Lois Lane #111 (July, 1971)

In May, 1971, DC Comics continued to chronicle the ongoing saga of the war between the god-worlds of New Genesis and Apokolips in three new releases:  Mister Miracle #3, Jimmy Olsen #139 — and Lois Lane #111.

True, the progenitor of that cosmic saga, Jack Kirby, neither wrote, nor drew, nor edited the third of the comic books listed above; indeed, he may not even have served as an informal consultant in its production.  Nevertheless, the latest episode in the continuing adventures of “Superman’s Girl Friend” leaned heavily on concepts developed by Kirby for Jimmy Olsen, with a plot centered on an attempt by the minions of Darkseid, Lord of Apokolips, to assassinate Lois’ mighty beau.  And why not?  Whatever else Kirby’s Fourth World was, it was clearly part of DC’s  shared universe, with especially strong ties to Superman’s corner of that fictional world; after all, in his guise of Clark Kent, Superman even had a minion of Darkseid for his boss.  It only made sense, therefore, that the cosmic conflict at the heart of Kirby’s four series (which included Forever People and New Gods in addition to Jimmy Olsen and Mister Miracle) would eventually spill over into the rest of DC’s line — and that any stories resulting from such a spillover would and should “count”, continuity-wise, every bit as much as did the King’s.

At least that’s how my thirteen-year-old self saw the matter, fifty years ago; and since I was then avidly following any and all developments in the Fourth World saga, that was enough to get me to pick up my first issue of Lois Lane in almost five years.  Read More

Superman #238 (June, 1971)

Please –-” begs a kneeling Man of Steel on the cover of Superman #238, “You’re the only one on Earth who can help –”

No!” replies the figure standing before him with arms impassively folded.  “I am not human!  I care nothing for you and your world!”  The figure is Superman’s doppelgänger in every respect — save that it appears to be made completely out of yellow sand.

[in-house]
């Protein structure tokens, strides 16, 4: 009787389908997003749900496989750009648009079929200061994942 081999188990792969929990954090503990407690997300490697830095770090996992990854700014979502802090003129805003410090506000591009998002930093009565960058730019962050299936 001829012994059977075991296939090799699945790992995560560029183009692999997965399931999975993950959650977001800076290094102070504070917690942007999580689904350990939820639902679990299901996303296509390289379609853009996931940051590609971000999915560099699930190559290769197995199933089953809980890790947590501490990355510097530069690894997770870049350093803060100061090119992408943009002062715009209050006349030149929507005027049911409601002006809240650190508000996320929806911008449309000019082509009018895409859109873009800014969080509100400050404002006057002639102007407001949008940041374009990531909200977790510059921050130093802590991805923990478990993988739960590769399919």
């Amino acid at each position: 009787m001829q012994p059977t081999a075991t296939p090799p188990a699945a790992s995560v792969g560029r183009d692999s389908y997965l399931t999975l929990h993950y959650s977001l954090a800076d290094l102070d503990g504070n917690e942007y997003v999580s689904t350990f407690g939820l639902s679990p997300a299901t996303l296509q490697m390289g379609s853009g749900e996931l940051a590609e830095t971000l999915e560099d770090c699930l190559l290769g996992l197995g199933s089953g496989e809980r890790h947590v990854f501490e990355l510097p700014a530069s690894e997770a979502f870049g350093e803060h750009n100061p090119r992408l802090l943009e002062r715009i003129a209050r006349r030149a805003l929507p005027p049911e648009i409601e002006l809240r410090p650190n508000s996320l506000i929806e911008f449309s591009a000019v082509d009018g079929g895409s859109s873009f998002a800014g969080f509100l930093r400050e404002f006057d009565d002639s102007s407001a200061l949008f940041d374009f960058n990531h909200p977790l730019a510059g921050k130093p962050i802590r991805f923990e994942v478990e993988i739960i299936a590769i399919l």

If all that you knew about early-’70s Superman comics was what you’d previously read on this blog, you’d still be able to tell that quite a bit had happened since the last issue I wrote about, back in November.  In that heralded first installment of “The Amazing New Adventures of Superman”, a scientific experiment gone haywire resulted in an explosion that  temporarily knocked our hero down and out, but then was revealed to have had the welcome, and apparently permanent, effect of turning all kryptonite on Earth into iron.  The first indication that something rather less welcome had also resulted from the blast came thirteen pages into the story, when Superman experienced a moment of weakness as he flew over the spot in Death Valley where he’d fallen during the explosion.  Two pages later, a figure slowly rose from the desert sands of that very spot, and while this “thing” had a marked resemblance to the Man of Tomorrow, it didn’t yet have a face — so you could hardly expect it to speak, as we now see it doing on Carmine Infantino and Murphy Anderson’s dramatic cover for issue #238 (which, incidentally, is the first Superman cover since #230 to be neither pencilled nor inked by Neal Adams.  Now you know.)